Darcy Halvorsen feels her confidence increase as her weight decreases.
In six months, the 42-year-old Cape Elizabeth resident has dropped 30 pounds, and vows to lose another 30 to reach her goal.
“I have more energy and more motivation: I know that I can do it. I’ve never felt this way before and I really like it,” Halvorsen said. “I like myself more that I ever did.”
Halvorsen not only feels and looks better, she also believes her weight loss has helped her relationships with others.
“My interactions with people have changed since I lost weight. Acquaintances have noticed and compliment me. My good friends applaud and cheer for me.”
Whether we want to admit it or not, appearances matter in society, especially when it comes to women. How people present themselves makes a difference in daily interactions. First impressions influence decisions.
Of course, there also are a lot of stereotypes when it comes to the female body image, sending the wrong message to girls and women – equating thinness and youth with success and happiness.
“Body image stuff starts young,” said Jennifer Fowler-Greaves, a therapist with Healing Connections Counseling in Portland. “Girls as young as 8 often start to become aware of their weight and looks. We have a culture where we cannot even go to the grocery store without seeing the latest diet or who has cellulite”
That hyper-focus on appearance, especially in females, is most apparent in the meda and celebrity culture, said Fowler-Greaves, noting that Us magazine in each issue rates women wearing the same outfit on who looks the most attractive.
“We’re a ‘lookist’ society, and there are a lot of messages that we should be thin. We need to really question those standards.’’
Fowler-Greaves notes that women may still have an unhealthy body image even after losing weight, because of implicit messages that “we are never good enough.”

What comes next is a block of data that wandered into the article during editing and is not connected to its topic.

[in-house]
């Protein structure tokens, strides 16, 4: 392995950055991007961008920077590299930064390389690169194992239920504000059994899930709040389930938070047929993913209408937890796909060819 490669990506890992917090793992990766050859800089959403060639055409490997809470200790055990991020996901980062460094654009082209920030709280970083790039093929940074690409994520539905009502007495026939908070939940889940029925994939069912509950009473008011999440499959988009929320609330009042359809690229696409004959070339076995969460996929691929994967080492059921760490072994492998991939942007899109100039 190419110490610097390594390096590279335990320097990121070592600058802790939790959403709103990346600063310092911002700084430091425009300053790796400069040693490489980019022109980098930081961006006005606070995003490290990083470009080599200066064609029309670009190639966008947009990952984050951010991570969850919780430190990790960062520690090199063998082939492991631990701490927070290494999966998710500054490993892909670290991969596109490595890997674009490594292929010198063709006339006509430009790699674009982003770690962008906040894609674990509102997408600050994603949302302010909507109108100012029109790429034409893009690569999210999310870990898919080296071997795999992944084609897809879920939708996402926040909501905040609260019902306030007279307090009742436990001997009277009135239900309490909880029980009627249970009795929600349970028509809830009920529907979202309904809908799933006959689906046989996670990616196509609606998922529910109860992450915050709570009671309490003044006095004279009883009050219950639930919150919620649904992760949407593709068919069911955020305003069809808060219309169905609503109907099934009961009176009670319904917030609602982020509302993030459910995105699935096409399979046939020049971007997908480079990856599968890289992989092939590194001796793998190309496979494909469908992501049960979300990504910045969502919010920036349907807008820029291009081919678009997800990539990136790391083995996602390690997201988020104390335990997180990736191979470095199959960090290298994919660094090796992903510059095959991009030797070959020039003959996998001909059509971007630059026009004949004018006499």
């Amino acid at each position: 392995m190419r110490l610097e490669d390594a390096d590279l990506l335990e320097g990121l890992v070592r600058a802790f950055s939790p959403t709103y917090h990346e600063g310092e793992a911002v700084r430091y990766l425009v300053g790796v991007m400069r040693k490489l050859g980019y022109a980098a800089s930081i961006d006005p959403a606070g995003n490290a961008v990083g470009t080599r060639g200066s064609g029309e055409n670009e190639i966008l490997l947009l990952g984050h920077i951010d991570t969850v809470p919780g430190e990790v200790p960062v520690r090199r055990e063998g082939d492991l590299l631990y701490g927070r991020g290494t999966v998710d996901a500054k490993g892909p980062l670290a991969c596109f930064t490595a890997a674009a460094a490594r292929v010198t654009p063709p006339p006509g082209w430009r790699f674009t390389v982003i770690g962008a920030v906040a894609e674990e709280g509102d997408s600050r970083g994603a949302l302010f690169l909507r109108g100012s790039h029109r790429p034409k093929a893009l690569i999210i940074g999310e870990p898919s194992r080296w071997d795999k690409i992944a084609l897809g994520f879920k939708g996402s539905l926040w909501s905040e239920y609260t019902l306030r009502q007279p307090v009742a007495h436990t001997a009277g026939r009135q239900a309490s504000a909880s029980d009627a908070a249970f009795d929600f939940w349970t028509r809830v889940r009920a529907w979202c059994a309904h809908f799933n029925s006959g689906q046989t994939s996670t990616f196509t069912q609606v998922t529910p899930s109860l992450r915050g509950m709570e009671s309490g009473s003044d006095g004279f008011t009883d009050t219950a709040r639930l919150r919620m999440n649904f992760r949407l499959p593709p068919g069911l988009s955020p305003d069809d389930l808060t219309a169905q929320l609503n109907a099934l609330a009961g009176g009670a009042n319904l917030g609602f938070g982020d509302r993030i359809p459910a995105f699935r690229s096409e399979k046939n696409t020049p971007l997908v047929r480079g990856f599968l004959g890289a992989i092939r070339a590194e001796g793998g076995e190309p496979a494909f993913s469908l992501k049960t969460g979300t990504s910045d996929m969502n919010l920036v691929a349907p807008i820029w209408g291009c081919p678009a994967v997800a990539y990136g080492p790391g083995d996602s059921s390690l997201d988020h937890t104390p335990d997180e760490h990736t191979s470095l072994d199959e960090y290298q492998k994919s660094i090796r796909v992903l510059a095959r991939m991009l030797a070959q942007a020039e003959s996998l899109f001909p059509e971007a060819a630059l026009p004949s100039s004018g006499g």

Halvorsen said that, at middle age, her quest to lose weight reflects a healthier and more positive attitude she has about herself after becoming depressed and gaining a lot of weight 10 years ago.
Halvorsen, a caregiver for the elderly, said that her weight steadily increased until she had to make a change or risk affecting her health.
“I knew that if I didn’t get serious about eating healthy, my fitness routine and becoming much more active on a daily basis, I never would,” she said.
So far, Halvorsen is pleased by her success, saying her new focus on nutrition and exercise reflects the growing confidence she has in herself.
Experts caution that there’s a delicate balance between trying to stay trim and obsessing over appearance, especially as the media bombard Americans with images of female bodies that are unattainable for most women and do not represent the norm.
MaryAnn Molloy, who owns Healthy Body, Fit Mind, deals with clients daily to help them adjust their attitude and redefine goals.
Molloy specializes in working with bariatric patients, morbidly obese clients who must lose weight to be considered patients for weight-loss surgery. Often the surgeries are considered not just a lifestyle change but life saving for patients who suffer from complications, like diabetes and high blood pressure.
“I try to emphasize with people that every day is a new day, and that it’s most important how you feel, not how you look,” said Molloy, who works with clients on weight loss and nutrition. “You have to believe in yourself and have the right kind of positive support system for long term success.”
Molloy believes that body image and happiness are connected, especially in the minds of women.